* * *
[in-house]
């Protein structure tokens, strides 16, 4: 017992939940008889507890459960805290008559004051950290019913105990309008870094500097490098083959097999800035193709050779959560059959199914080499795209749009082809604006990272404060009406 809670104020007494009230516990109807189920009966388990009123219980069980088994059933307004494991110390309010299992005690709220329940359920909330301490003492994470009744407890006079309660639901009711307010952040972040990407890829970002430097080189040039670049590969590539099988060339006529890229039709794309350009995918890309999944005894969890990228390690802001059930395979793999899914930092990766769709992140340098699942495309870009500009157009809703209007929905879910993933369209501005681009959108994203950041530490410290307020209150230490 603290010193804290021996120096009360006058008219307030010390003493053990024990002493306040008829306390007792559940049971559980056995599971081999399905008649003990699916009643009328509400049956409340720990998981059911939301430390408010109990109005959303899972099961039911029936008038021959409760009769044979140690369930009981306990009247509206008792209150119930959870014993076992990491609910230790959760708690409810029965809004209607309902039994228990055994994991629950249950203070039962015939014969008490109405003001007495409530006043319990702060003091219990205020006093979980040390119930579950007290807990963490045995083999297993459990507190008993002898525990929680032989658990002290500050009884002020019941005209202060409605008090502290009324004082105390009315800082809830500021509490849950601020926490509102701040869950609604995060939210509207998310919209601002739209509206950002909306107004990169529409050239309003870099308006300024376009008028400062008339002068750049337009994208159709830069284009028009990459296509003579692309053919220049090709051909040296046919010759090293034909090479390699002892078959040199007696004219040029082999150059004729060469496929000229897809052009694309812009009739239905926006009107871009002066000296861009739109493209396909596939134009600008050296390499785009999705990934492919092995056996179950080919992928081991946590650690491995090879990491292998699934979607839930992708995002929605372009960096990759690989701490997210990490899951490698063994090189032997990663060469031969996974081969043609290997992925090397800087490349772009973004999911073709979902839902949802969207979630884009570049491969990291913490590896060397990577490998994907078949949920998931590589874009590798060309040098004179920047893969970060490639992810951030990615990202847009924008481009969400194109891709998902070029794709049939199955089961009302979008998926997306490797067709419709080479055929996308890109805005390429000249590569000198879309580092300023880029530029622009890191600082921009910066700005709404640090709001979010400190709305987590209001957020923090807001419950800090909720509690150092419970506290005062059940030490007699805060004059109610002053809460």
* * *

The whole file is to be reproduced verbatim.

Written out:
[in-house]
């Protein structure tokens, strides 16, 4: 017992939940008889507890459960805290008559004051950290019913105990309008870094500097490098083959097999800035193709050779959560059959199914080499795209749009082809604006990272404060009406 809670104020007494009230516990109807189920009966388990009123219980069980088994059933307004494991110390309010299992005690709220329940359920909330301490003492994470009744407890006079309660639901009711307010952040972040990407890829970002430097080189040039670049590969590539099988060339006529890229039709794309350009995918890309999944005894969890990228390690802001059930395979793999899914930092990766769709992140340098699942495309870009500009157009809703209007929905879910993933369209501005681009959108994203950041530490410290307020209150230490 603290010193804290021996120096009360006058008219307030010390003493053990024990002493306040008829306390007792559940049971559980056995599971081999399905008649003990699916009643009328509400049956409340720990998981059911939301430390408010109990109005959303899972099961039911029936008038021959409760009769044979140690369930009981306990009247509206008792209150119930959870014993076992990491609910230790959760708690409810029965809004209607309902039994228990055994994991629950249950203070039962015939014969008490109405003001007495409530006043319990702060003091219990205020006093979980040390119930579950007290807990963490045995083999297993459990507190008993002898525990929680032989658990002290500050009884002020019941005209202060409605008090502290009324004082105390009315800082809830500021509490849950601020926490509102701040869950609604995060939210509207998310919209601002739209509206950002909306107004990169529409050239309003870099308006300024376009008028400062008339002068750049337009994208159709830069284009028009990459296509003579692309053919220049090709051909040296046919010759090293034909090479390699002892078959040199007696004219040029082999150059004729060469496929000229897809052009694309812009009739239905926006009107871009002066000296861009739109493209396909596939134009600008050296390499785009999705990934492919092995056996179950080919992928081991946590650690491995090879990491292998699934979607839930992708995002929605372009960096990759690989701490997210990490899951490698063994090189032997990663060469031969996974081969043609290997992925090397800087490349772009973004999911073709979902839902949802969207979630884009570049491969990291913490590896060397990577490998994907078949949920998931590589874009590798060309040098004179920047893969970060490639992810951030990615990202847009924008481009969400194109891709998902070029794709049939199955089961009302979008998926997306490797067709419709080479055929996308890109805005390429000249590569000198879309580092300023880029530029622009890191600082921009910066700005709404640090709001979010400190709305987590209001957020923090807001419950800090909720509690150092419970506290005062059940030490007699805060004059109610002053809460």